A la mode
Arktis deploy their Modes_SNM at ports and borders.
Those that follow me on Twitter Gwyn Winfield/@chembiotroll will have seen me tweet about Arktis after CTx in the UK. They have been trialling their new van mounted rad detection system at customs organizations across Europe.
They claim that their Modular Detection System for Special Nuclear Material (MODES_SNM) eases the operational burden associated with the expensive process of investigating the many “everyday” sources of benign radiation such as cat litter, fertilizer, ceramic tiles and even Brazil nuts. They state that their MODES_SNM system is the first of its type to combine fast and thermal neutron detection. It is the result of a pan-European R&D effort – funded by the European Commission under its FP7 framework program – that developed and integrated technologies originating in fundamental science research conducted at places like CERN, the European Laboratory for Nuclear Research near Geneva. It has already undergone rigorous tests at the European Commission's Joint Research Centre and the Port of Rotterdam, and is now being tested by the Irish tax and customs administration.
As part of the recent tests the system has been used to verify that parked containers do not contain threats such as uranium, plutonium, or radiological components for \"dirty bombs”. A unique advantage of the MODES_SNM system – which is modular and mission configurable - is its ability to identify materials surrounding a potential threat object. This information is of high value, as it can allow operators to exclude the possibility of a detected plutonium source being a “ready-to-go” nuclear weapon. Furthermore, the MODES_SNM system is more sustainable than current systems, as it does not use 3He, the expensive raw material that is typically used in most neutron detection systems.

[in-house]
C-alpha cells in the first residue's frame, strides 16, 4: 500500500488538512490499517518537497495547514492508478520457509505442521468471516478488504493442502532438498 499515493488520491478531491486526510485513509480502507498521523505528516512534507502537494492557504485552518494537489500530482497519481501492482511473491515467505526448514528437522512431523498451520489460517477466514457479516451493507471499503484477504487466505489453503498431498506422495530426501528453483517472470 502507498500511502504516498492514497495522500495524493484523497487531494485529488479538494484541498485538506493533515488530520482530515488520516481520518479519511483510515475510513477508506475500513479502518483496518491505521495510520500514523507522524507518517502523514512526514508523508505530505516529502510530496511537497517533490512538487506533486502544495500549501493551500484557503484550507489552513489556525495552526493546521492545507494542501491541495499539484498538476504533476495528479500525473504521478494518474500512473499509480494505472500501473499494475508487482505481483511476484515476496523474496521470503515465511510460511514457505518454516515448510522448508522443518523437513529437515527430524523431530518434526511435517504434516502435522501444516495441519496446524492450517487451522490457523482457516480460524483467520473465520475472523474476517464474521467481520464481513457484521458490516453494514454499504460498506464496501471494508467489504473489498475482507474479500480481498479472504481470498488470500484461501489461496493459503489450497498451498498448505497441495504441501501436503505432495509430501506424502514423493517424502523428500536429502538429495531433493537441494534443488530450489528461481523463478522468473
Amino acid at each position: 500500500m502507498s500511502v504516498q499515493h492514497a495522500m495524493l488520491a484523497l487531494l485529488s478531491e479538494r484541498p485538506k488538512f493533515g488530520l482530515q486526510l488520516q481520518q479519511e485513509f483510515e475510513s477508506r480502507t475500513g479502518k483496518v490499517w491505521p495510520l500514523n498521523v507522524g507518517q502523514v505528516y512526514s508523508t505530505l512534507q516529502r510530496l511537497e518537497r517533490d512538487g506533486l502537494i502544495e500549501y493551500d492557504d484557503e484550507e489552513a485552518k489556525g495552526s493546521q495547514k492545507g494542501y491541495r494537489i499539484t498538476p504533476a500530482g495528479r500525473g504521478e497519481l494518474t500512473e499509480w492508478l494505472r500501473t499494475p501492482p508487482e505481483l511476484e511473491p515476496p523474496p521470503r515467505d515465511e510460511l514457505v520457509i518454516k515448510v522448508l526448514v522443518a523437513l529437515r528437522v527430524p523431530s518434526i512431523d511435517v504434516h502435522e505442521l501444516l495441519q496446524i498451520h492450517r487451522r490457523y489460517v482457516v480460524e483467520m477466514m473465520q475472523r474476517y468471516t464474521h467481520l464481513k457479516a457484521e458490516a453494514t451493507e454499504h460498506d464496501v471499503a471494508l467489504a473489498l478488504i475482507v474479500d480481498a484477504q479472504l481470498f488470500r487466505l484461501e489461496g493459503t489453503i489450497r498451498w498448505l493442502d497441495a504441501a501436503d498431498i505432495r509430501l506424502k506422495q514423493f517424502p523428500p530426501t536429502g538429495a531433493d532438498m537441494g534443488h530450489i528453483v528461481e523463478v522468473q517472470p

While it is nice to see technology to come out of Cern and FP7, of more interest is the fact that Modes_SNM uses He-4. Interesting to see how the trials work out, but until then learn more via Arktis' website
Photo (C) Liverpool University